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Greg's Useless Trivia #58 (1 Viewer)


A collection of mostly useless but sometimes interesting things I've come across.

Links to previous Useless Trivia:

#1   #2   #3   #4   #5
#6   #7   #8   #9   #10  
#11  #12   #13   #14   #15
#16   #17   #18   #19   #20
#21   #22   #23   #24   #25
#26   #27   #28   #29   #30 
#31  #32    #33   #34   #35
#36   #37   #38   #39   #40
#41   #42   #43   #44   #45
#46   #47   #48   #49   #50 (100 questions)
#51   #52   #53   #54   #55  
#56   #57   

1) Many jeans have a tiny pocket set at the top of the normal pockets. What is the pocket for?

It's for holding a pocket watch. Cowboys used to wear their watches on chains in their waistcoats. Levis introduced the small pocket as a place they could be kept without being broken. They continue to be included, as some people like the appearance apparently, according to Levis.
2) Did the color "orange" get its name from the fruit, or did the fruit get its name from the color?

The English word for the color got its name from the fruit. In ancient Sanskrit, the tree, not the fruit, was called naranga, which in Arabic became naranj. Old French adopted it as "pomme d'orenge" or "the fruit from the orange tree", from which English adopted the word. The first recorded use of "orange" to describe the color came almost 200 years later in 1512 in a will, according to the Oxford English Dictionary.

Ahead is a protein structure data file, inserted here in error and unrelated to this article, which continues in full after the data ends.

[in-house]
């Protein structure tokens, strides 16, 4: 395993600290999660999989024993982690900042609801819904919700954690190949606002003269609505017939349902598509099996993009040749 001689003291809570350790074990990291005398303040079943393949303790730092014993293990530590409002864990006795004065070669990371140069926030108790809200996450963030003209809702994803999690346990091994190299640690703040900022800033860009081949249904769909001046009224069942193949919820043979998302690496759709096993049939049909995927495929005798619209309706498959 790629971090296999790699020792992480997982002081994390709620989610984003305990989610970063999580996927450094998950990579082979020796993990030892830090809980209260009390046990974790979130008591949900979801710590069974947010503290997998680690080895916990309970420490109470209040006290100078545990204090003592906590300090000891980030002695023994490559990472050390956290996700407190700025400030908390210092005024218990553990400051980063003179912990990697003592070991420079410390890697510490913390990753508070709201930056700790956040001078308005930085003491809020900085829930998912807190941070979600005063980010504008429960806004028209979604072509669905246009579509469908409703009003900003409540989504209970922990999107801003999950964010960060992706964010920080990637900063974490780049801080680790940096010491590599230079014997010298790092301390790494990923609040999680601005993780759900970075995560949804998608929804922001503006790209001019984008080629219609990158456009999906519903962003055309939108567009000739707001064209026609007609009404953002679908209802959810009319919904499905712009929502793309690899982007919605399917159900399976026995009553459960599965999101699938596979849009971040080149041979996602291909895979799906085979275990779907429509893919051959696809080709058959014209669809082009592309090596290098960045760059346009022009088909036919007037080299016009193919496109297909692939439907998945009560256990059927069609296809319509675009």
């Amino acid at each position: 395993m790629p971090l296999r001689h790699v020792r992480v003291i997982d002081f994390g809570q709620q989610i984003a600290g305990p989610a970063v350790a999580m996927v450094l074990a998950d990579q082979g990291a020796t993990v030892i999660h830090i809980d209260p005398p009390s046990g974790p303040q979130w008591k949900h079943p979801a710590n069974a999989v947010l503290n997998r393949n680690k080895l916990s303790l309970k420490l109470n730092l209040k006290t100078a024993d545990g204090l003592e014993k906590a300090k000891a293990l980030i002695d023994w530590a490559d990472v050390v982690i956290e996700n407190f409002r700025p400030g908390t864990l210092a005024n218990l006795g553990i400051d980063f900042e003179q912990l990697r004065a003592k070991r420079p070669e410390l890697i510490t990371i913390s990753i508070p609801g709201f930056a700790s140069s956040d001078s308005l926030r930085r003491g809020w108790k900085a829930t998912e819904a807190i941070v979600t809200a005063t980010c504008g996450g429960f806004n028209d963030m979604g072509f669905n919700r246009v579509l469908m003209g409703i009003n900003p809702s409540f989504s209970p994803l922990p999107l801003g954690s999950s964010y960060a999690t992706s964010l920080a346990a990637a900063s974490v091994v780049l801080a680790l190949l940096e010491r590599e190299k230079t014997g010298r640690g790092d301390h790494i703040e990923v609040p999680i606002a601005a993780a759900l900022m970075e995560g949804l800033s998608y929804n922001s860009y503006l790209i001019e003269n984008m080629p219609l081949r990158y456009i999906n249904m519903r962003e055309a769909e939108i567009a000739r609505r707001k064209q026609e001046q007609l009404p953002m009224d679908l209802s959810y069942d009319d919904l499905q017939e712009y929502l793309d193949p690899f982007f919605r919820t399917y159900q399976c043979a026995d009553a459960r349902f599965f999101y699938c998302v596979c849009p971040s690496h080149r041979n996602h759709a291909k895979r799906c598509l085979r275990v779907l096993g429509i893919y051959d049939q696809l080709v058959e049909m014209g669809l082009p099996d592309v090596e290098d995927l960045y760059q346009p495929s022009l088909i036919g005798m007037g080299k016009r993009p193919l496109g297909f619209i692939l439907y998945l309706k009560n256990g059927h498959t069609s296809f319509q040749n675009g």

3) True or False.  The figure known as Johnny Appleseed was a real person, who planted apple trees across large stretches of the Midwest to make healthy food available to settlers.

False. He was a real person, John Chapman. And he did plant apple trees from Pennsylvania to Illinois. But his actual motivations and those of folklore versions can differ greatly. At the time, land grants were being given to people willing to establish homesteads. Settlers were required to plant 50 apple trees and 20 peach trees in three years to prove the homestead was permanent. Chapman went ahead of settlers, establishing homesteads that he sold for profit and then moved on to more undeveloped lands. The apples that Chapman planted were not like the ones we eat today. These were bitter apples unfit for eating that were primarily used for making hard cider. Chapman's church had a belief system that explicitly forbade grafting which was used in orchards to produce apples suitable for eating. Many of his orchards were later chopped down by federal agents during Prohibition.
4) About how many different words do Scots have for snow?

a) 15
b) 55
c) 230 
d) 420
e) 580

d) Scots have 421 different terms from snow. Including "snaw" (snow), "sneesl" (to begin to rain or snow), "skelf" (a large snowflake), "feelfe" (swirling snow), "snaw-pouther" (fine driving snow) and "unbrak" (beginning of thawing snow).  It is often said that Inuit only have 50.  Another surprising fact about Scottish language, there are 369 words for marbles, more than there are for football/soccer.
5) The blue whale is the largest animal on earth. Scientists estimate a single diving lunge into a school of krill uses up 1900 calories, about as many as a grown man needs in a day. About how many calories do we estimate one mouthful yields on average for the blue whale when feeding?